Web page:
The last links I’m going to share are to the Internet Archive. Lately, there’s been some good reason for the “little guys” to talk about economic disparity, not to mention the recent efforts of both Goole employees and Amazon employees to unionize, with mixed results depending on where it was happening. These songs mostly go back to the mid to late 40’s. My favorites are The Union Boys – Songs for Victory; music for political action, but you can find more old 78s with a “union theme” there, too.
But, if you need more, Spotify has some for you. There’s the Utah Phillips – One Big Union – We Have Fed You All a Thousand Years, Solidarity Now: Workers, Union and Protest Songs (which includes the Chemical Worker’s Song that jax.in.the.box_ linked above performs), and another, easier way to listen to The Union Boys – Songs for Victory; Music for Political Action.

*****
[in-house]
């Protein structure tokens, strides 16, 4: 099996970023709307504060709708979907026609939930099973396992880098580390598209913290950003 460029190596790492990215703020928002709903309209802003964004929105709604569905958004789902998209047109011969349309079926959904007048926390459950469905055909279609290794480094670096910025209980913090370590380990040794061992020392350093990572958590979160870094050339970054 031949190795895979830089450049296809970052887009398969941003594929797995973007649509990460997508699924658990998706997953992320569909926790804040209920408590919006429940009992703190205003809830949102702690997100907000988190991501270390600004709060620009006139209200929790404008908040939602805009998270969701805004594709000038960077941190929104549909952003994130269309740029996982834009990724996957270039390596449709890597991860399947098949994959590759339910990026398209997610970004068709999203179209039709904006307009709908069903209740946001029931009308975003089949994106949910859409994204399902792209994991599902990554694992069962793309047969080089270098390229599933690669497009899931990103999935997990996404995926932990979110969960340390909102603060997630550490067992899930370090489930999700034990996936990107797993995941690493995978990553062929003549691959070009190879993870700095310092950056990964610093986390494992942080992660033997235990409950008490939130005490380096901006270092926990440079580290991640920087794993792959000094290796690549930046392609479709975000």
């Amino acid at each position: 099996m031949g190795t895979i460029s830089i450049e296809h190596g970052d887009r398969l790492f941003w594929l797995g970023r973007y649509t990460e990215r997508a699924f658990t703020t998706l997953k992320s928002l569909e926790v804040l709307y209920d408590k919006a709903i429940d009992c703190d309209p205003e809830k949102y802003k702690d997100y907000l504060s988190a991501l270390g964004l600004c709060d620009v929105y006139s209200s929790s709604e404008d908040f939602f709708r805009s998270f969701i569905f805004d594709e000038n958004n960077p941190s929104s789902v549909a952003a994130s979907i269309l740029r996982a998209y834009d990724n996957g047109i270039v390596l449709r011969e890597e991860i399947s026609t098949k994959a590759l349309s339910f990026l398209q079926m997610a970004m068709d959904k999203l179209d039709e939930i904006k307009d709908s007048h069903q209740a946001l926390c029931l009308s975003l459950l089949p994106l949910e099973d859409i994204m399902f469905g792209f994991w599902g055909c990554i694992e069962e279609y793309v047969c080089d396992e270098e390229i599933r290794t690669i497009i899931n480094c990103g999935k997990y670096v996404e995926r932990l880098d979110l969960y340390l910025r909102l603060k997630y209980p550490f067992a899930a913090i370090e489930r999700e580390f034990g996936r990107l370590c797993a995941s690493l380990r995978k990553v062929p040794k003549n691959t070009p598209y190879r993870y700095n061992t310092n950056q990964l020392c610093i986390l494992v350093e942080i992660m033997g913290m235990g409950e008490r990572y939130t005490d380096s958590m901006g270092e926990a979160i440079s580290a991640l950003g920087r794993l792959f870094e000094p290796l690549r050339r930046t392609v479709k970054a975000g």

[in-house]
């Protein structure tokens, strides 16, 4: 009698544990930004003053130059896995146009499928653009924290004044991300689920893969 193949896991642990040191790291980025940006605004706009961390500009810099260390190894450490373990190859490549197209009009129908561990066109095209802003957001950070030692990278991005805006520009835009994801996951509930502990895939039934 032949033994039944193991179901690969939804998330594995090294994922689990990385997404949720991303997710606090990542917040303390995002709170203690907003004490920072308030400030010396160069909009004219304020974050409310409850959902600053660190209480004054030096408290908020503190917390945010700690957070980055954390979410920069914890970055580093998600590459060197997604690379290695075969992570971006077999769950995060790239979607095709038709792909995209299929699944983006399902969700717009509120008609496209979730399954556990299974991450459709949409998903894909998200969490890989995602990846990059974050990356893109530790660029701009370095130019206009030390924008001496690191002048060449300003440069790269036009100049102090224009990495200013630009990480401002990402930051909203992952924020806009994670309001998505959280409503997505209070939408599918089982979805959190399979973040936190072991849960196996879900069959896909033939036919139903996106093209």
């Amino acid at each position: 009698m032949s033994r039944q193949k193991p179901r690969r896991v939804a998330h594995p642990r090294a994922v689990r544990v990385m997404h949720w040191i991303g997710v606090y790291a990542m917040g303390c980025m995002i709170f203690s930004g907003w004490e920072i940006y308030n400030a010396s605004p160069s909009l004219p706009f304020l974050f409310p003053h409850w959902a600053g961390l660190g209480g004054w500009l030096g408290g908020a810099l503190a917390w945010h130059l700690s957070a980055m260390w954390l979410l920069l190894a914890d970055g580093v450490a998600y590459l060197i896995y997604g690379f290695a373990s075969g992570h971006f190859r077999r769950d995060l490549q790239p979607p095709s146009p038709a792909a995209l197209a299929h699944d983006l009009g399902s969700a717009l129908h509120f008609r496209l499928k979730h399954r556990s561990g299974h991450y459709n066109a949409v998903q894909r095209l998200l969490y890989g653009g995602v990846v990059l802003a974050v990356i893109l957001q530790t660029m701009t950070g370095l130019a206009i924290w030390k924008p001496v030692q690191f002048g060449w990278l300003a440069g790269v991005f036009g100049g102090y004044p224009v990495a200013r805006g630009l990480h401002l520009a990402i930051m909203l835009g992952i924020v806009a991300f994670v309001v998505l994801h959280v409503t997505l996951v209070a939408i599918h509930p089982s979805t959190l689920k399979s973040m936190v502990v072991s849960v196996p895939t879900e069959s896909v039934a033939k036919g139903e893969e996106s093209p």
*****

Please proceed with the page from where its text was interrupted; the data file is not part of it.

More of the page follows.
For any future employers, I’m not advocating unionization necessarily, but the less we pay workers the more reason they have to complain about how oppressed they are. Extreme wealth disparity is something that should concern everyone because when it gets extreme enough, upheaval happens.

This post originally appeared on Use Your Words, my much more personal blog.

2/5/2021

Horror in the Backrooms

Filed under: Art,Fun,Uncategorized — Posted by the Network Geek during the Hour of the Hare which is terribly early in the morning or 6:30 am for you boring, normal people.
The moon is a Third Quarter Moon

There’s something terrifying about musty, forgotten, anonymous backrooms.